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The University of Saskatchewan's seed barn, relocated in 2013.Handout

The University of Saskatchewan has too many barns. There’s the Rayner barn, the hog barn, the brooding and rearing barn for poultry, the barn out by Clavet, Sask., to name a few. Some are working barns that are part of larger research facilities, some are historic landmarks but not much more. Then there’s the seed barn and the old poultry science building – the school says those century-old barns have got to go.

But first, the university needs to find some takers.

The university advertised the barns for sale and removal in June, giving prospective buyers until the end of that month to submit bids. After the deadline came and went, news organizations picked up the story and spread the word further. The most recent deadline passed Aug. 28, again without any proposals.

The barns encapsulate the conundrums that accompany old buildings. Which barns – or grain elevators or schoolhouses or armouries or lighthouses – should be preserved? At what cost? And why, exactly?

“We’re not a museum,” said Greg Fowler, the university’s vice-president of finances and resources. “History is expensive.”

Both structures are in the way of expansion plans on the main campus in Saskatoon. They are pricey to maintain. The university has not used them for their intended purposes for decades. The institution tried to find other uses for them but came up short.

“These older buildings are just not equipped to serve modern research,” Mr. Fowler said, noting as a university administrator, he must be mindful of how tuition and other funds are spent.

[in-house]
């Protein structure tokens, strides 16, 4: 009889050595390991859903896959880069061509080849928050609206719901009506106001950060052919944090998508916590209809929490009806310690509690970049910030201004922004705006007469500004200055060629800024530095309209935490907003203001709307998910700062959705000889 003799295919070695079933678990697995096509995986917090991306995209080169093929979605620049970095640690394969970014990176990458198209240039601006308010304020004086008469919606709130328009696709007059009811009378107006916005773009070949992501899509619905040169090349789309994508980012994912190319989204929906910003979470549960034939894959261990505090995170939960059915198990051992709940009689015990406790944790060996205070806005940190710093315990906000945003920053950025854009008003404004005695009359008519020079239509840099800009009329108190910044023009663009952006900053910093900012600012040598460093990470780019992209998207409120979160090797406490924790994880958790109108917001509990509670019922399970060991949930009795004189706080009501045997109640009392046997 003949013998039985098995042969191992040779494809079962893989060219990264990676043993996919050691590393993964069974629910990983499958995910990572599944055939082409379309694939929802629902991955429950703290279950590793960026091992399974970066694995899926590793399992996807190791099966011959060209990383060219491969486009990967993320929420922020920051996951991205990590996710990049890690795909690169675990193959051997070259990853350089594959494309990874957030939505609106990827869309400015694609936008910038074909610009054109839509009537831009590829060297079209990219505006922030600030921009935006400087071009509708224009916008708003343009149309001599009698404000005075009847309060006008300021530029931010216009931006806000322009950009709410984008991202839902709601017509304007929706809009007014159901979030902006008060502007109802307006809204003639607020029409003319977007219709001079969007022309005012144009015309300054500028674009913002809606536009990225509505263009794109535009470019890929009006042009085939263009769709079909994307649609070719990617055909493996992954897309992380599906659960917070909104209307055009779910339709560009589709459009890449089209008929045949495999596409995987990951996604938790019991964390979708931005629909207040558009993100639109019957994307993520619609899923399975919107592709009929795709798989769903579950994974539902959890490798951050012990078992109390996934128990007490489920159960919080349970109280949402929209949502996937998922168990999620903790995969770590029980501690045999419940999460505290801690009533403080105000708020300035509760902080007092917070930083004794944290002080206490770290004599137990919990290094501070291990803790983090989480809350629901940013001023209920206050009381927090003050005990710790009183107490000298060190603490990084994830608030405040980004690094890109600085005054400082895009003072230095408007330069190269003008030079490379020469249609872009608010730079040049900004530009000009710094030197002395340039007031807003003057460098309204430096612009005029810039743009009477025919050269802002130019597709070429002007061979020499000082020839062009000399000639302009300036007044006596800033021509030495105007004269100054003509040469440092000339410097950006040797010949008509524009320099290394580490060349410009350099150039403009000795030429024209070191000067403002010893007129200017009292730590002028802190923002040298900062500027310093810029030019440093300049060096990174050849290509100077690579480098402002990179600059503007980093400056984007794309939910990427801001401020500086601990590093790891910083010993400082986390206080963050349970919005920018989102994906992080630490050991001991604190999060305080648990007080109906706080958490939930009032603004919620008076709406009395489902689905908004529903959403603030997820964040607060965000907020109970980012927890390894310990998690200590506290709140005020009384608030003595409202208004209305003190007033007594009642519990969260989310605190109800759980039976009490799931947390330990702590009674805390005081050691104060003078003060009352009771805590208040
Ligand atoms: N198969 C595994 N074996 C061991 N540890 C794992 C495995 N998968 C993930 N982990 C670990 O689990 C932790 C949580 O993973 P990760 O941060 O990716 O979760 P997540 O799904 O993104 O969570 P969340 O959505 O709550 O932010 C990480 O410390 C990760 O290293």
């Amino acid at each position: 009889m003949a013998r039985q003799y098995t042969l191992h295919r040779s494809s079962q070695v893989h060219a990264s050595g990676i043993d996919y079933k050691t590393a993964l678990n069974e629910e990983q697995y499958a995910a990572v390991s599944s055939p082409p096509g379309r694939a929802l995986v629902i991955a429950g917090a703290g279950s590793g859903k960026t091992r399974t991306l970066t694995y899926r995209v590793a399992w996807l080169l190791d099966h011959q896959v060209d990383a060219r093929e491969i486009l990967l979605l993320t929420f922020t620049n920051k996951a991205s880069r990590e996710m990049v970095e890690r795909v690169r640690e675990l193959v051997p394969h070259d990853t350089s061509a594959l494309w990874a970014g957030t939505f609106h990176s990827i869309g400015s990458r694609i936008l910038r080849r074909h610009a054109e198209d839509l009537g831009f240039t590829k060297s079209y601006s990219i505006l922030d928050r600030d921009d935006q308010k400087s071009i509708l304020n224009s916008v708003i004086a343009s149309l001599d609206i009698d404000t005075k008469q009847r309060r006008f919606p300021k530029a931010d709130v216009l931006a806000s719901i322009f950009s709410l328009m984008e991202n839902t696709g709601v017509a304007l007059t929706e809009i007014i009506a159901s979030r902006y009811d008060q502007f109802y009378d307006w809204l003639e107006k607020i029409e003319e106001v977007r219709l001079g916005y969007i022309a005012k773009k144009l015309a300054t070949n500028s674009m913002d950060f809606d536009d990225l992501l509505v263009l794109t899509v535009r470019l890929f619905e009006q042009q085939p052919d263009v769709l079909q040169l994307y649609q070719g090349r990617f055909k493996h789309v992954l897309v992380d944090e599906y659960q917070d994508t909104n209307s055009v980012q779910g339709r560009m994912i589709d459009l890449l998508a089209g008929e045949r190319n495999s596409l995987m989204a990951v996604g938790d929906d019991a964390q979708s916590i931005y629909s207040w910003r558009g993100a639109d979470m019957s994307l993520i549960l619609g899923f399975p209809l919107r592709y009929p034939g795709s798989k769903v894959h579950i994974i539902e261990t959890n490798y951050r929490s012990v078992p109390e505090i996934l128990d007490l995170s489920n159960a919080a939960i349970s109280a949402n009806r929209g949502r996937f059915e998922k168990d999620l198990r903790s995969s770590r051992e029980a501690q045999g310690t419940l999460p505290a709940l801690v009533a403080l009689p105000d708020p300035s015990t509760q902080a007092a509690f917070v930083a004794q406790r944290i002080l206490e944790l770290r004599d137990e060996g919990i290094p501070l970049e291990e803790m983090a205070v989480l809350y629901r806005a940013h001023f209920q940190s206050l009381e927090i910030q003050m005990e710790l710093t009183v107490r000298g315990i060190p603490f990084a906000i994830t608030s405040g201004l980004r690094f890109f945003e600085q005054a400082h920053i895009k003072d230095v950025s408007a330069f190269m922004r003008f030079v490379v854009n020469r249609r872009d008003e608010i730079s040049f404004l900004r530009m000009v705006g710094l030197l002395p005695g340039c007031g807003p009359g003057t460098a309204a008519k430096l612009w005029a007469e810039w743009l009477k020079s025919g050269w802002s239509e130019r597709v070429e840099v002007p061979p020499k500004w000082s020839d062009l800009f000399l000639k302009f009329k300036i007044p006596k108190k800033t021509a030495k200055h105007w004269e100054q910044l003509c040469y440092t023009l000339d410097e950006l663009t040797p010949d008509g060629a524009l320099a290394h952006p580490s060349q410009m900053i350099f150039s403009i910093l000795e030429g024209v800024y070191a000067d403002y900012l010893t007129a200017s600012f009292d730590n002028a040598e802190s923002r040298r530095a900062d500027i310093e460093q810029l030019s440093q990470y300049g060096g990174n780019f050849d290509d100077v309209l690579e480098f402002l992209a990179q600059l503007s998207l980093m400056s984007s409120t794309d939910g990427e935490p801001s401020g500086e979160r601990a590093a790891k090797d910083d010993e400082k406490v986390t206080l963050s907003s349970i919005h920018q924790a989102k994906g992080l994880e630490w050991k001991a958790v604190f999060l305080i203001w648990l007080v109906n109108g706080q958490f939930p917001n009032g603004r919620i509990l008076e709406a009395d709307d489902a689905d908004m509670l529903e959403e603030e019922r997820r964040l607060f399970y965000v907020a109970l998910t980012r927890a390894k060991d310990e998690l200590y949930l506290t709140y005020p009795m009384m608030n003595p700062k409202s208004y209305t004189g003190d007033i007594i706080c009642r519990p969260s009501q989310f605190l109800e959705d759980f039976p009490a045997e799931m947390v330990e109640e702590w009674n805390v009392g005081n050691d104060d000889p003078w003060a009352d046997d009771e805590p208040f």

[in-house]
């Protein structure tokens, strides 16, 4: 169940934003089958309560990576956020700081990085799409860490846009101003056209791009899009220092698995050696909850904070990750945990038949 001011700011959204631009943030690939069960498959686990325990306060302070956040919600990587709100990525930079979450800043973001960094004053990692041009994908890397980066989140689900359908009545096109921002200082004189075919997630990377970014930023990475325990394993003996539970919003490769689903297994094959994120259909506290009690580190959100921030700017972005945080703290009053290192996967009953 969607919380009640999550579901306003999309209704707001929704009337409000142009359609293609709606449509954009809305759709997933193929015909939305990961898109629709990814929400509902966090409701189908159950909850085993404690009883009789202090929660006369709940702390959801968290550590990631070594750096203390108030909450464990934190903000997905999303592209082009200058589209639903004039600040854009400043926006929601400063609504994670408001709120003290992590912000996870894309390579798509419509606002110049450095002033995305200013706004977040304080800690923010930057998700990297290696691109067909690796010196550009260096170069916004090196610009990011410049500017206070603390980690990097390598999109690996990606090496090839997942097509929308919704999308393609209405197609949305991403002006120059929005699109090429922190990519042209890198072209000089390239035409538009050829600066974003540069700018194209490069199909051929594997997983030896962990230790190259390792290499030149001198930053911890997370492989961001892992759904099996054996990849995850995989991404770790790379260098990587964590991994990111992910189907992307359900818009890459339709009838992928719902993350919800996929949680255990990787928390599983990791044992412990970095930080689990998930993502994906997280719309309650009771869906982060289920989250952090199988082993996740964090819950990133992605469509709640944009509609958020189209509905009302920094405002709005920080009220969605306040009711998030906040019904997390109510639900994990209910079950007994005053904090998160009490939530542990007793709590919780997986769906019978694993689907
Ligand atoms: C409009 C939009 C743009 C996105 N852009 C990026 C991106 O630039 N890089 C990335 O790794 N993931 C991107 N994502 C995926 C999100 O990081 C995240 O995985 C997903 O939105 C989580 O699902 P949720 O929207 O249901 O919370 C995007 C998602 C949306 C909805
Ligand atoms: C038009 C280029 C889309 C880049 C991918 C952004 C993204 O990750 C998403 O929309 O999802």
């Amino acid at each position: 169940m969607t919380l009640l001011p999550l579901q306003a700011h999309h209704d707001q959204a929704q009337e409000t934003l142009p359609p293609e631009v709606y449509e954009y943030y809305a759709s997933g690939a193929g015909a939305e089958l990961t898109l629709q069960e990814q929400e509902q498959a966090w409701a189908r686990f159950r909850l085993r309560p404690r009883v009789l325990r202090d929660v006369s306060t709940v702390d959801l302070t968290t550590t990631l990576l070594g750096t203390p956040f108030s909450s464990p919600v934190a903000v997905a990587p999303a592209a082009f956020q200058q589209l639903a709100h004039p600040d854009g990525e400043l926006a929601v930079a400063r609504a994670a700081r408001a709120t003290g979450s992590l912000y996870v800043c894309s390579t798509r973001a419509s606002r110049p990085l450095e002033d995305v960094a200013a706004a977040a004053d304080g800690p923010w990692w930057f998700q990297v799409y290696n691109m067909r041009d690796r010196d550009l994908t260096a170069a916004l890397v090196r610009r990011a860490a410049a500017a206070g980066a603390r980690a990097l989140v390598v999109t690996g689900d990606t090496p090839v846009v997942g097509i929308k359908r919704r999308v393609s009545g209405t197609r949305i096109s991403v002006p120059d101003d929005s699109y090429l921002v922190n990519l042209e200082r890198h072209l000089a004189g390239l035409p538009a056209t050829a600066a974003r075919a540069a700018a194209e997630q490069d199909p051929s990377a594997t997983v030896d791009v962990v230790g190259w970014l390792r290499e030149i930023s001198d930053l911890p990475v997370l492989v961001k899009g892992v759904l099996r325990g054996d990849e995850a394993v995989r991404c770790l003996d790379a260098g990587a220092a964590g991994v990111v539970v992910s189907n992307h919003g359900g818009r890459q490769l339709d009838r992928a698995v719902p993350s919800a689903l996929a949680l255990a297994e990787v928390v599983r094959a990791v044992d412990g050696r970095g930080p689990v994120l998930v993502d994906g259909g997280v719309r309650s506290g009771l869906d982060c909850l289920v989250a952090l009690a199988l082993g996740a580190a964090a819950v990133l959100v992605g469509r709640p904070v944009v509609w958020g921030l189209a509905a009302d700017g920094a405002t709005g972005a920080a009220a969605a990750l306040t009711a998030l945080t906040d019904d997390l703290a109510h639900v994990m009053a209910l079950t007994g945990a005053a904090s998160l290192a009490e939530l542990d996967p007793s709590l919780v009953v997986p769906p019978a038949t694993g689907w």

The seed barn was built in 1915 and owned by the federal government, until it was turned over to the University of Saskatchewan in the 1950s, when it quickly morphed into a glorified storage unit. Plans to convert the hulking green and white barn into a child care facility proved too costly in 2012. The university has moved it a few times, most recently in 2013, as the school struggles to find a balance between history and practicality.

The old poultry science building is part barn, part classroom, part office space. It was built in 1918 and occupies its original spot on campus. It looks like an English cottage attached to a petite barn with a gambrel roof. It was once a cutting-edge research and teaching facility, but hasn’t been used as an animal sciences facility since the 1980s. Now, it is a fragile campus misfit, despite being on the school’s own heritage registry.

Kristin Catherwood is director of living heritage at Heritage Saskatchewan and wrote a graduate thesis on barns. She loves these Prairie symbols, but is sympathetic to those who can not find a reason or money to preserve their barns – especially in Western North America.

“It is an unpopular choice,” she said. “People don’t want to see the barns go, and yet, the financial burden of them is enormous.”